Crowdfunding a piece of modern tattoo history
“Beauty is skin deep, but a tattoo goes all the way to the bone.”
~ Vince Hemingson.
You can help to tell the story behind these images and many many more by supporting The Tattoo Project film on Kickstarter.
The Tattoo Project is Hemingson’s attempt to prove that his apocryphal quote is true. Experimental photo shoot, gallery exhibition, coffee table book—so far The Tattoo Project has made waves in the photo and tattoo worlds. But where’s the documentary film? It’s one Kickstarter campaign away, one Kickstarter pledge at a time. Every dollar makes a difference. $10 gets you a copy of the film, and that’s just the beginning.
The Tattoo Project documentary team is turning to you – the tattoo and photography and art communities to help them over the final financial hurdle of editing the over 24 hours of amazing footage captured from the original three-day Tattoo Project Photo Shoot and the opening night of our amazing, one-of-a-kind Gallery Exhibition. The funding campaign will result in a one-hour broadcast quality documentary, and for the Special Edition version, another hour of behind the scenes footage and interviews with the creative team.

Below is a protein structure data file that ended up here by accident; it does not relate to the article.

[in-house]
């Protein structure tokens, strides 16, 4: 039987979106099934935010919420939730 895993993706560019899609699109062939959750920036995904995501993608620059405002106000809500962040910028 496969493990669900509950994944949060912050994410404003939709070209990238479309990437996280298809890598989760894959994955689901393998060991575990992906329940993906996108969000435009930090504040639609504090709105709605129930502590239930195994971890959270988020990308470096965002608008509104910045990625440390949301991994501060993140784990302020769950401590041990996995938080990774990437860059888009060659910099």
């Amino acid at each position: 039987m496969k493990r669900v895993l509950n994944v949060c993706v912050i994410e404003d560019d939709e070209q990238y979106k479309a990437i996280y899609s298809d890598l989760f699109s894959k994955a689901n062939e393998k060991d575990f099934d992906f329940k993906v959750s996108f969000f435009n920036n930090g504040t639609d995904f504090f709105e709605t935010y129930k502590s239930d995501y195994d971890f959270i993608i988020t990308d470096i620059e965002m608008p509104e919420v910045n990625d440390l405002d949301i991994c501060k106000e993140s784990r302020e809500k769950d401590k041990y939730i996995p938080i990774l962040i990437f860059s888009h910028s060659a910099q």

What the heck is Kickstarter?
Kickstarter is the premier pioneering website that offers independent artists, musicians, writers, and other creative concepts the opportunity to source financing from numerous ‘backers’, or as it is often called, ‘crowdfunding’. Kickstarter uses reward-based crowding funding, where backers at different levels of funding receive different rewards. But backers can also help finance a project they believe in by pledging as little as $1. And with Kickstarter, if you do not raise your full financial campaign goal, no funds are transferred to the campaign. It is an all or nothing proposition and it is definitely not charity. The reward-based crowdfunding model means you get tangible benefits and goods in return for your hard earned money.
What this means for you